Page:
America Is Back in the Factory Business

April 14, 2023

Manufacturing has always been an integral part of American life. Paul Revere opened a foundry that produced bells and cannons following his famous midnight ride. Ford’s assembly line made cars affordable to the masses. And U.S. industrial might helped win World War II, when nearly half of private-sector employees worked in factories. That portion plunged after the war, thanks to automation and U.S. companies seeking lower costs overseas.

Here is the good news. The Wall Street Journal (April 8-9, 2023) writes: “Record spending on manufacturing construction heralds a made-in-the-U.S. rebound, stoked by green-energy incentives and concerns about foreign supply chains; this is here to stay.” New factories are rising in urban cores and rural fields, desert flats and surf towns. Much of the growth is coming in the high-tech fields of electric-vehicle batteries and semiconductors, national priorities backed by billions of dollars in government incentives. Other companies that once relied exclusively on lower-cost countries to manufacture eyeglasses and bicycles and bodybuilding supplements have found reasons to come home.

Retailers don’t want to carry excess inventory in their stores, and the U.S. factory allows the company to quickly replenish stock. Time is also of the essence for companies like FutureStitch, which sells socks commemorating events like the NBA Finals or the Kentucky Derby. It has factories in China and Turkey, but just opened a new one in California–the company’s first in the U.S. “There is more and more equity around Made in the USA,” said FutureStitch’s CEO.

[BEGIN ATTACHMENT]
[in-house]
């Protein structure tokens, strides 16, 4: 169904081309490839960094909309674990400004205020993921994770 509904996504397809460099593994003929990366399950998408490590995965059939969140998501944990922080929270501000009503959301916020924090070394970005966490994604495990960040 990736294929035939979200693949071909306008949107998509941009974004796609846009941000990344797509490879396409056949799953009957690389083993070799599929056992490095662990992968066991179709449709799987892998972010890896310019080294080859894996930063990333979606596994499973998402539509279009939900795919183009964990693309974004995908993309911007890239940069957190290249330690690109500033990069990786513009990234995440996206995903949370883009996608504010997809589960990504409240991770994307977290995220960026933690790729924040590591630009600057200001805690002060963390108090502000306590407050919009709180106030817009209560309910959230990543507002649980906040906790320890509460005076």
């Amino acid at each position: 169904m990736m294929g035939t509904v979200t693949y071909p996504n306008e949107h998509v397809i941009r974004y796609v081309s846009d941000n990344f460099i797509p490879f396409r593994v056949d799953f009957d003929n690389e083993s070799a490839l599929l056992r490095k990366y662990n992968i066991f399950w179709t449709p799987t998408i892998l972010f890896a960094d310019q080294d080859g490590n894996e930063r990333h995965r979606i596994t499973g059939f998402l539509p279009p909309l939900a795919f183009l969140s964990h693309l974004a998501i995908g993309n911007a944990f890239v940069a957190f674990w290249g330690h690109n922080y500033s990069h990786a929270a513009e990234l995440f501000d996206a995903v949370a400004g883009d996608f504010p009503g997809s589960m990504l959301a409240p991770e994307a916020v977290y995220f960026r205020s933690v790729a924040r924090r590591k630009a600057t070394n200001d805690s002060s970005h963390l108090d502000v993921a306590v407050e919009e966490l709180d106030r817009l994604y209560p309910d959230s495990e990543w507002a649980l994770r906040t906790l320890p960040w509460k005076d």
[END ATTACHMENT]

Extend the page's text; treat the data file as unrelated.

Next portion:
Nearly 800,000 jobs were added in the manufacturing sector over the past 2 years. But the industry is actually hurting for workers—about 800,000 more are needed, which has lead to concerns that labor shortages and other bottlenecks could short-circuit the boom.

An despite the surge in factory building, many industries are unlikely to create entirely homegrown supply chains. An automated shoe factory Adidas built in Atlanta so it could get its products to market faster shut down in 2019, two years after its opening. The firm moved production to Vietnam and China to achieve what it called “better utilization of existing production capacity and more flexibility in product design.”

This post provided courtesy of Jay and Barry’s OM Blog at www.heizerrenderom.wordpress.comProfessors Jay Heizer and Barry Render are authors of Operations Management , the world’s top selling textbook in its field, published by Pearson.

Leave a Reply

Fill in your details below or click an icon to log in: Logo

You are commenting using your account. Log Out /  Change )

Facebook photo

You are commenting using your Facebook account. Log Out /  Change )

Connecting to %s